Nolan in tears again…

I said a prayer. I said, “God, I don’t know what’s going on, I’m doing as best I can. I can’t do this job anymore. Please – provide me with a job that I’m able to do, where I’m able to serve. I want to help somebody using what I’ve been through.” 

Nolan draws me in with a whisper… 

Next day, I thought: “Call 2100 Men’s Shelter.”

That’s what I’m going to do, apply there. There’s people who are homeless, just like I was homeless. You know? I used to sleep under bridges, and I thought it was okay. I was addicted to drugs and so far gone. So, I called 2100. The Director of Operations, Mike Moguel, said, “Yeah, yeah, come on in.” But he wasn’t there when I arrived. I left my resume with somebody, but never heard anything from him.

Now I’m having the prayer again, “Call 2100.”

I ask to speak with The Director of Operations. 

Nolan imitates the voice and draws me in to his story even more.

This deep voice says, “Mike Moguel doesn’t work here anymore, what can I do for you? This is David Blunt.”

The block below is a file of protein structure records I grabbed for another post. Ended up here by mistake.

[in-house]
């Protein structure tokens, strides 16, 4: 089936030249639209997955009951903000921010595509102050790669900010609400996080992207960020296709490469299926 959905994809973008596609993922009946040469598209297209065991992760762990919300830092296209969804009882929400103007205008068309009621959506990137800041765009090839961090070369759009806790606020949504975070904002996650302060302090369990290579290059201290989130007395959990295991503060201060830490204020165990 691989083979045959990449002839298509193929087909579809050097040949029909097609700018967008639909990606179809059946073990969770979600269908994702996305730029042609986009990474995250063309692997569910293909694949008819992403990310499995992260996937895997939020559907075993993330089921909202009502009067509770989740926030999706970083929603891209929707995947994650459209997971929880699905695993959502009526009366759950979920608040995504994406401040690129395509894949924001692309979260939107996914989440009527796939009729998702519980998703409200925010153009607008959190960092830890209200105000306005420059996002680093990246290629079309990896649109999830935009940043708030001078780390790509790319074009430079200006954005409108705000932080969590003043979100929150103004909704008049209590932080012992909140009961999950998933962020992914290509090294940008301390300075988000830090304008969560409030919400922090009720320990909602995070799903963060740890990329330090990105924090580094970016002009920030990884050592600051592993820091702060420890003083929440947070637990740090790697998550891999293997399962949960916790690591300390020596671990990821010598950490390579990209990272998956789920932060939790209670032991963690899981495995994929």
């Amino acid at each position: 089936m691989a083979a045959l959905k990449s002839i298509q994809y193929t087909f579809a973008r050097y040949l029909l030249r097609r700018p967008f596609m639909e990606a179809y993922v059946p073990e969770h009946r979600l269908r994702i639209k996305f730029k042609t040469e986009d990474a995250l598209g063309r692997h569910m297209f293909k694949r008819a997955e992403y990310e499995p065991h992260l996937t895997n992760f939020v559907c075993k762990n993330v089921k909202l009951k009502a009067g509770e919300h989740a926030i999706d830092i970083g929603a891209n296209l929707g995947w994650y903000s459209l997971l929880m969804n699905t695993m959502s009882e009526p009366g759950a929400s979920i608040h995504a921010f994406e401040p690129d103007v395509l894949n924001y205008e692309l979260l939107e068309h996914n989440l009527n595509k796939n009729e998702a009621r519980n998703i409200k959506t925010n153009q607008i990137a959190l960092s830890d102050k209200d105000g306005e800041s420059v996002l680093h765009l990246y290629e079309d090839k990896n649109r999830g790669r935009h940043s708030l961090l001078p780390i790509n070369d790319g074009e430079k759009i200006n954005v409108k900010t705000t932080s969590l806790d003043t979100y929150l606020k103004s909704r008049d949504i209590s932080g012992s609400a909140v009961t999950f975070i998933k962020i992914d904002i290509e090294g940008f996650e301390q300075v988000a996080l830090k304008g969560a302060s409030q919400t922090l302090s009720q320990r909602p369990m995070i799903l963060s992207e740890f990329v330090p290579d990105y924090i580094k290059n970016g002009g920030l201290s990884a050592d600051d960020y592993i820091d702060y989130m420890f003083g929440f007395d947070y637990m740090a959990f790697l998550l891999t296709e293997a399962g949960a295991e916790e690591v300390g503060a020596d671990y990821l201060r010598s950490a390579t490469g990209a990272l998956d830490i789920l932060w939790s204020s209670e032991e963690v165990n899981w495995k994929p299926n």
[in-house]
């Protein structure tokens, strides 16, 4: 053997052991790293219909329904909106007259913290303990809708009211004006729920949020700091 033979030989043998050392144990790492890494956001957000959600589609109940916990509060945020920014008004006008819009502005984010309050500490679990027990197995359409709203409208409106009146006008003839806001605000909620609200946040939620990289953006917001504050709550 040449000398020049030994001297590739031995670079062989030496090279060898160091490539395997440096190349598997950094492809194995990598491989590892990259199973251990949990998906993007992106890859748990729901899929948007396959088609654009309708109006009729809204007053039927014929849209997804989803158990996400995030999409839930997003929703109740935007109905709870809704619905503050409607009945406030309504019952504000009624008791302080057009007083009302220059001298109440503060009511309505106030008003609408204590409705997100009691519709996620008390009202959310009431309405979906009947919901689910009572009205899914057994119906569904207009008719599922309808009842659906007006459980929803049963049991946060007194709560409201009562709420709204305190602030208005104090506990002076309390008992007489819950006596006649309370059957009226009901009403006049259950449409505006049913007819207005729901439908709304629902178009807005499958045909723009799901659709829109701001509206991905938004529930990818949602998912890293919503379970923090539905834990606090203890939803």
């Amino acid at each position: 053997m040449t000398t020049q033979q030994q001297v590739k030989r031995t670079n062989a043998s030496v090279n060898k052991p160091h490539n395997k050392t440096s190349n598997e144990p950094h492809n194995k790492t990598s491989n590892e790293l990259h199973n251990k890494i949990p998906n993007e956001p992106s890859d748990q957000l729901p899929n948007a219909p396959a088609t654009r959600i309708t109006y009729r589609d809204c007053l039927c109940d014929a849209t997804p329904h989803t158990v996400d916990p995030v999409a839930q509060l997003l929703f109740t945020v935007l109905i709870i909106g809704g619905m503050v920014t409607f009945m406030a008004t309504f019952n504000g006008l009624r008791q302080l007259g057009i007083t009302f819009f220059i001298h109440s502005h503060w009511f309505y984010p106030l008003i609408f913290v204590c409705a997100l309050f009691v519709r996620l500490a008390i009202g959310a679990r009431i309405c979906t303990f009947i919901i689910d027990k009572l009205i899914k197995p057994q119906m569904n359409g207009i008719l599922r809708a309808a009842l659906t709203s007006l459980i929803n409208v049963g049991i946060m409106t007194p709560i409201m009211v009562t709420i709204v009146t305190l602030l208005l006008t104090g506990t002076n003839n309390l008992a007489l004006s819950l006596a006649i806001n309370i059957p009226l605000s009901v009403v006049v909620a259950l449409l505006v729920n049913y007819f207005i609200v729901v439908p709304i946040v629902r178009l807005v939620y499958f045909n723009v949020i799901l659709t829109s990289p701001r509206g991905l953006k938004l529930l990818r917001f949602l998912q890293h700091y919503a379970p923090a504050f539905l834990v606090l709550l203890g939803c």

“David Blunt from the VA? This is Nolan White.”

He imitates Dave again: 

“Nolan White, you’ve always intrigued me. What can I do for you?” I tell him I need a job, and he says, “When can you be here?” So  I say, “NOW.”  

Nolan’s Work Begins

Dave hired me for 2 days a week at the Overflow shelter at St. Paul’s, 3rd shift. I watched over those guys sleeping on mats on the gym floor. I cared for them and cared about them. I’d hand out mats, hand out blankets, you know what they do. Then, I’d put them on the shuttle in the morning back to 2100. From there I got promoted to first shift front desk Monitor. Then I got promoted to weekend 1st shift Supervisor, then as the dorm facilitator at 2100 for those in pre-treatment for addiction. When Covid hit in 2020 I worked remotely, doing whatever I could from home. When Covid let up I got promoted to Coordinator of Independence dorm and Team Lead on Coordinators.